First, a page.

“The hostility by some anti-immigrant activists against Hispanics is no different from that directed against earlier generations of Irish, Italian and Jewish immigrants,” he said.
Many of the most fervent anti-immigrant activists are themselves the children or grandchildren of immigrants. The style changes, the accents change, the geographical antecedents change, but it’s the same. You can track headline for headline the response to the Irish wave of immigration in the mid-19th century to the reaction of the Minutemen and similar radical anti-immigration groups today.
I can track with him so far. I probably wouldn’t argue with much of what he says in the book. But he took a turn in the interview that really disappointed me.
The anchor asked him something like What would you say to the people who argue that their views about immigration are mostly colored by the legality of citizenship and border security?
Geraldo responded in a tone of confident superiority: “Are you really concerned about ‘border security,’ or are you concerned about the changing demographic face of the United States? For example, if it’s terrorism that you’re concerned about and you want this fence built between the United States and Mexico, why don’t you want the same fence built between the United States and Canada?”
For Geraldo to jump directly to the bugaboo of terrorism struck me as a total dodge, and it really bugged me. Especially considering that Secretary of Homeland Security Michael Chertoff himself has stated publicly that he’s more worried about the terrorist threat from the Canadian side than the Mexican side.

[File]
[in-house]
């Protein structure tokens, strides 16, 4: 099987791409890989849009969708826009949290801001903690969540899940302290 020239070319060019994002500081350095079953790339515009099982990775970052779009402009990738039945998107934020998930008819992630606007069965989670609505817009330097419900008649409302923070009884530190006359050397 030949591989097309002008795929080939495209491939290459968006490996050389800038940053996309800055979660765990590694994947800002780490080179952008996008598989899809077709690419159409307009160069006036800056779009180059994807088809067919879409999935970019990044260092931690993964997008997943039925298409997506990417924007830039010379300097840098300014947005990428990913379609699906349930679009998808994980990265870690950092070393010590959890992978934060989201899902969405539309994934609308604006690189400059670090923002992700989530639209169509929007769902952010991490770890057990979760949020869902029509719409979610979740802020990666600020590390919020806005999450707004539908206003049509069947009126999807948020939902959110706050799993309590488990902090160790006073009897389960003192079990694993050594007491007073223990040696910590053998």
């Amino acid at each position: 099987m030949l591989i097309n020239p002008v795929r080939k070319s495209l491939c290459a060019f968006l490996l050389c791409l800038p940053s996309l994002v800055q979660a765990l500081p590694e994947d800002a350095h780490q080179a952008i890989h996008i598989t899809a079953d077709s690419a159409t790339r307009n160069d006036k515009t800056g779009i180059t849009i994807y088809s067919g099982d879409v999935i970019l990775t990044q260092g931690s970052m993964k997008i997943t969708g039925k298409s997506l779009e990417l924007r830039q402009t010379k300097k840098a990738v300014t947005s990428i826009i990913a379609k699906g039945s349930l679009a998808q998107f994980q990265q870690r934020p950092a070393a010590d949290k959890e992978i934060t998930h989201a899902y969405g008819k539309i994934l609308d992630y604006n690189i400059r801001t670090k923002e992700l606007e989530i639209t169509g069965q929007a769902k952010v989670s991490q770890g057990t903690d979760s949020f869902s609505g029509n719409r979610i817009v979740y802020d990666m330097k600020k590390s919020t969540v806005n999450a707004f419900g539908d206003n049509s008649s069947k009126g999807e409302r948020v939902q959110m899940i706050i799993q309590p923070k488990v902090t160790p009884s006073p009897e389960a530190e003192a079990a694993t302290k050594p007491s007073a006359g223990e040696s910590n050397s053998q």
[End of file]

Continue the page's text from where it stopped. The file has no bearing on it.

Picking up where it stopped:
Besides that, given the context, I understood the question of “border security” to be more about illegal immigration than terrorism.
He continued: “It’s not crime. It’s not terror. It is demographics that is the true fear. If we wanted secure borders, what about the entire Atlantic and Pacific coasts?”
That’s fine. Xenophobia and the institutional bullying of immigrants is certainly a problem. But also, certainly, is the growing pool of undocumented workers in this country. His evasion of the illegal immigration question does his argument a disservice. This — not terrorism — is the entire reason his book is relevant, and I think Geraldo missed a golden opportunity to contribute something meaningful to the national discussion. But he passed it up in favor of an intellectually dishonest soapbox. Perhaps more disappointing is that the anchor did not press him to answer the question. Apparently, a strongly worded statement about terrorism gets you a free pass.